The Village of Freeport, the Hempstead Village Housing Authority and Long Island Jobs with Justice closed their Chase accounts Thursday, joining with Hempstead Village, which earlier closed its accounts to protest the bank's mortgage-modification practices.
"They have got to come clean," said Freeport village Mayor Andrew Hardwick, who said the village has about 200 foreclosed homes. "They have got to do the right thing."
Activist groups and village officials say Chase is failing to modify mortgages for African-American and Hispanic residents, letting them go to foreclosure instead.
Hardwick, Freeport Trustee Carmen J. Piñeyro and other officials, along with members of the New York Communities for Change rallied outside of Freeport Village Hall to make the announcement Thursday.
Freeport closed its Chase bank account, even after meeting Thursday morning with bank representatives, Hardwick said. He would not say how much the village pulled out, but said Freeport handles "millions." Freeport recently borrowed more than $5 million from Chase, a bank spokesman said. That loan account remains open. And the village is looking at banking with five other institutions.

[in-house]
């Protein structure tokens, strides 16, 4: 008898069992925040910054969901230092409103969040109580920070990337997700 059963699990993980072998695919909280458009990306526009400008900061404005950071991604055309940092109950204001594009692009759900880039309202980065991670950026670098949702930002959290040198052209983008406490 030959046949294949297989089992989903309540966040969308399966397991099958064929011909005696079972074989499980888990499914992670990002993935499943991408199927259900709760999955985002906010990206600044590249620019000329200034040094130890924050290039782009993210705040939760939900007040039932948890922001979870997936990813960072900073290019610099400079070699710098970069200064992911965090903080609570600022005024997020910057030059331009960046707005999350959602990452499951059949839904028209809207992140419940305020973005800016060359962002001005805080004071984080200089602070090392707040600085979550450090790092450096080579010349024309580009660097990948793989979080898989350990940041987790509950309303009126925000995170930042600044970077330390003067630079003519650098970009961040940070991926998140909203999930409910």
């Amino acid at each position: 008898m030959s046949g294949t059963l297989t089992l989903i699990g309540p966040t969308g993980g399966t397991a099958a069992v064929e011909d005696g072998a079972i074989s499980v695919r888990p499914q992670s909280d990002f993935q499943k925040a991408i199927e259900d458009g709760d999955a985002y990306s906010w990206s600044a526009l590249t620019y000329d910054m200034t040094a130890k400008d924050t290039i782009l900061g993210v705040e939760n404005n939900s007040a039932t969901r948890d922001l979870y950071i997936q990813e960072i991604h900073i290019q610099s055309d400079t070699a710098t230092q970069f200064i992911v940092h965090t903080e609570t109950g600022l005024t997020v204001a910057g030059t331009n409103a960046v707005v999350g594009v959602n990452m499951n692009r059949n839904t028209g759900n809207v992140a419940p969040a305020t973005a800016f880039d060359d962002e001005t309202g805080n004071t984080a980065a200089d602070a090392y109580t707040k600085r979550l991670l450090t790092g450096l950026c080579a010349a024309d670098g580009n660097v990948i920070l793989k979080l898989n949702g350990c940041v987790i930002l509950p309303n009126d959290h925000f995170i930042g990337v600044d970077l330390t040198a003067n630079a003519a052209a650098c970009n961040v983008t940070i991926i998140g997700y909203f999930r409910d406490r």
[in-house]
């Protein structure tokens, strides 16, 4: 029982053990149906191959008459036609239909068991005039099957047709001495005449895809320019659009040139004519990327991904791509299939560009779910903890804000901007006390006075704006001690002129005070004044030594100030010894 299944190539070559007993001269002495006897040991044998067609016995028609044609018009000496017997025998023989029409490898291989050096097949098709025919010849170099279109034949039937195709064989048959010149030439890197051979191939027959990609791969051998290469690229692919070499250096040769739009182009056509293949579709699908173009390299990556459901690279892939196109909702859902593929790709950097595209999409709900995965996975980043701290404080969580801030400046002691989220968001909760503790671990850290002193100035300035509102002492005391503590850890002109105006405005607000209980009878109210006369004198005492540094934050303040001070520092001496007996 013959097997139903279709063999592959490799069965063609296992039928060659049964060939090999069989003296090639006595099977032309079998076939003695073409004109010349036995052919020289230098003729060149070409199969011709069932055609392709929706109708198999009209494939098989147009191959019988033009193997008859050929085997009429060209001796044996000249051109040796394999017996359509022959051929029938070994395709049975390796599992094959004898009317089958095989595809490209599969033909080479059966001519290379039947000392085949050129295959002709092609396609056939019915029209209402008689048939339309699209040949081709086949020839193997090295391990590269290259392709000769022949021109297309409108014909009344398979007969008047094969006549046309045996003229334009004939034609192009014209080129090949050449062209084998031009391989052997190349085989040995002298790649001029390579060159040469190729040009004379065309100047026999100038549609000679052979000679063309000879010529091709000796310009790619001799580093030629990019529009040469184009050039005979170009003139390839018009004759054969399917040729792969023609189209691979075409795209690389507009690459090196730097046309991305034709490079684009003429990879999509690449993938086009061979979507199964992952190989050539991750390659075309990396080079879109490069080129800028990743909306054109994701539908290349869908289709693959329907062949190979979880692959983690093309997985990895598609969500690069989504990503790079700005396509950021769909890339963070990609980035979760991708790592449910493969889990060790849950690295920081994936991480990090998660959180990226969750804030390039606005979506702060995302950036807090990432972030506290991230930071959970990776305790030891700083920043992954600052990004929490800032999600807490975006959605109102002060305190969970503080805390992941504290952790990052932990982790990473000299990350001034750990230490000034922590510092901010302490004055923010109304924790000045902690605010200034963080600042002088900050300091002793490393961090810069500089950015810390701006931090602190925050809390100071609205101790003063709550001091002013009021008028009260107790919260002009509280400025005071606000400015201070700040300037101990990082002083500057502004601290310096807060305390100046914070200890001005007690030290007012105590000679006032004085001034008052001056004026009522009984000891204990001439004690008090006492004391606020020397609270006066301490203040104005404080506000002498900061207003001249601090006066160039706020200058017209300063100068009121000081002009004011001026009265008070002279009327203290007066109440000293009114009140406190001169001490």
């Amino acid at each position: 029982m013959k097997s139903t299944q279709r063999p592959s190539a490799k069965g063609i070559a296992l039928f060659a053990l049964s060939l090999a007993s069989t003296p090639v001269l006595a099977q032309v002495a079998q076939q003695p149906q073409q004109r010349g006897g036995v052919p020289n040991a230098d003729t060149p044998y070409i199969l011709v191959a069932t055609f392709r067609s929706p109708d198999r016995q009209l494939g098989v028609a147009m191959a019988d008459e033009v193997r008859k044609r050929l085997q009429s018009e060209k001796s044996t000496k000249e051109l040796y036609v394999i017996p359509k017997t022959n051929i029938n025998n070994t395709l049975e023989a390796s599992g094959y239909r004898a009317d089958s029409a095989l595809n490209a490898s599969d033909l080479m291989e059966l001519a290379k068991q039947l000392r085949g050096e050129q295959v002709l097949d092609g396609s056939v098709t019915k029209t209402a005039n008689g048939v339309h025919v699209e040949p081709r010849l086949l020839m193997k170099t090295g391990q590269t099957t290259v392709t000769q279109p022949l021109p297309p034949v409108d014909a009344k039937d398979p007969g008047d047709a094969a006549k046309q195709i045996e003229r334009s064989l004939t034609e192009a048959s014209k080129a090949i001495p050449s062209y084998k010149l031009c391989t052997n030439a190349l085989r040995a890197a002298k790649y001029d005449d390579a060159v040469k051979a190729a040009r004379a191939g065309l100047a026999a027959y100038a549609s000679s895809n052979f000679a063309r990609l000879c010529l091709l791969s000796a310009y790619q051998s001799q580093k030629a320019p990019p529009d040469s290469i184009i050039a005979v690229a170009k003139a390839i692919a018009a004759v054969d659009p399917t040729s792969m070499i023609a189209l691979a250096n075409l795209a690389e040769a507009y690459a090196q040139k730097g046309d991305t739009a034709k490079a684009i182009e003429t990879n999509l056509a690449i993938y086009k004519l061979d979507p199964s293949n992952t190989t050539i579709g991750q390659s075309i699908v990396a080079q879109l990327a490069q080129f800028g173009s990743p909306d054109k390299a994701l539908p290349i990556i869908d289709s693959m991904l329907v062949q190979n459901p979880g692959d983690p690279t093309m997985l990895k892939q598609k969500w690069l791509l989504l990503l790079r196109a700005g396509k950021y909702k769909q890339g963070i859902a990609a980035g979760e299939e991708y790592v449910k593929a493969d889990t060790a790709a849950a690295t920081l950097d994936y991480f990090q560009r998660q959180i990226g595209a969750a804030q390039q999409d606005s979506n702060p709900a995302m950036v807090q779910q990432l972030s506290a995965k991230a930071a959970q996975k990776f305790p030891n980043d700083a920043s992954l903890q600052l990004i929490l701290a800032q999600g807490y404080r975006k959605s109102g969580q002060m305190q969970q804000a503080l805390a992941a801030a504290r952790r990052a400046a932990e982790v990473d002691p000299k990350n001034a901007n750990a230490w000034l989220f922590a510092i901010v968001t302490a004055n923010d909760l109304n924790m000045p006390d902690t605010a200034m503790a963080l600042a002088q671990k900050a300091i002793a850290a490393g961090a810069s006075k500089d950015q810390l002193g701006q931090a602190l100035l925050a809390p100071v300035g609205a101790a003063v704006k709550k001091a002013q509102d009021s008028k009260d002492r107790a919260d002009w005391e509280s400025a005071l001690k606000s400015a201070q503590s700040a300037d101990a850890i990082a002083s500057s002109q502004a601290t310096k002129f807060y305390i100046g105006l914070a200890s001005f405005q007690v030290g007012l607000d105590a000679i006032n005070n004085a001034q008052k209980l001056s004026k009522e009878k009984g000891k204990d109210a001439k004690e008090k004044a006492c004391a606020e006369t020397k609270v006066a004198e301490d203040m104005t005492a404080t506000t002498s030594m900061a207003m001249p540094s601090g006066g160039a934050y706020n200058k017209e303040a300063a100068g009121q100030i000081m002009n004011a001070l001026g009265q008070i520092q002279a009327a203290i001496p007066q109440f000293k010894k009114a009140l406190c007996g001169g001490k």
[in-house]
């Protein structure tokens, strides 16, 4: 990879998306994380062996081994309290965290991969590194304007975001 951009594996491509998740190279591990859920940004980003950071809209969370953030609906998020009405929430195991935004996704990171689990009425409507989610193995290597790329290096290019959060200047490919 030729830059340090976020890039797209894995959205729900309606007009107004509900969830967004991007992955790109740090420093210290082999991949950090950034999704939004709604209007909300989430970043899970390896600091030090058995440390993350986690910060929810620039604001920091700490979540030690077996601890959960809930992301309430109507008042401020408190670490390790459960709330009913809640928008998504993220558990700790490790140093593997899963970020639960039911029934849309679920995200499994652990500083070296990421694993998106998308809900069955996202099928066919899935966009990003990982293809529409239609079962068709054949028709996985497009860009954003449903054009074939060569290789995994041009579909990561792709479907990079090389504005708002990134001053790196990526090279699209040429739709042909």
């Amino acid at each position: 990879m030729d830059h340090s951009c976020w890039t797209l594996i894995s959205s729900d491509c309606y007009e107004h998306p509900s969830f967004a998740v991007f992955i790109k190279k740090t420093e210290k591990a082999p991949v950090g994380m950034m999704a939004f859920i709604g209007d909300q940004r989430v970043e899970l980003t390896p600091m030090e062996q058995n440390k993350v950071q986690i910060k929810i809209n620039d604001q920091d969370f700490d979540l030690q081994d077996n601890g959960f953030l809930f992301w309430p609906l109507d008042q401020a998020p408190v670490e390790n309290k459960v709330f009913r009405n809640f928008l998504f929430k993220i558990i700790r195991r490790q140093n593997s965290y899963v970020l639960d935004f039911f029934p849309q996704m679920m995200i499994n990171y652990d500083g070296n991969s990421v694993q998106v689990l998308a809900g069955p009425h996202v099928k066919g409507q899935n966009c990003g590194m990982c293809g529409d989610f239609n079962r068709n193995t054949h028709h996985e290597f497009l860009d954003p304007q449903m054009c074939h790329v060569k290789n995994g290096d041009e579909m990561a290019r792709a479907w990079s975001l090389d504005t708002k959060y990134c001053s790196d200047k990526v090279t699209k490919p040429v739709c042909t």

The Hempstead Village Housing Authority closed its nearly $70,000 account. Charlene Obernauer, executive director of Long Island Jobs with Justice, would not say how much it withdrew.
The action is part of a campaign by New York Communities for Change to get municipalities to close their accounts with Chase, based in Manhattan.
Chase spokesman Michael Fusco said the bank has had a 40-year banking relationship with Freeport and employs more than 80 local residents. Chase serves more than half of the community's households and 1,500 small-business customers through two Freeport branches.
"We are doing everything we can to help borrowers avoid foreclosure -- in New York and around the country," Fusco said in a statement.
In April, Hempstead Village withdrew $12.5 million from Chase over the mortgage modification issue for minority residents, said Hempstead Mayor Wayne J. Hall Sr.
A January report by New York Communities said Chase had given affordable mortgage modifications to 6 percent of New York borrowers. The group wants Chase to stop foreclosures, revise its mortgage-modification process and pay homeowners who lost their properties because they were denied modifications.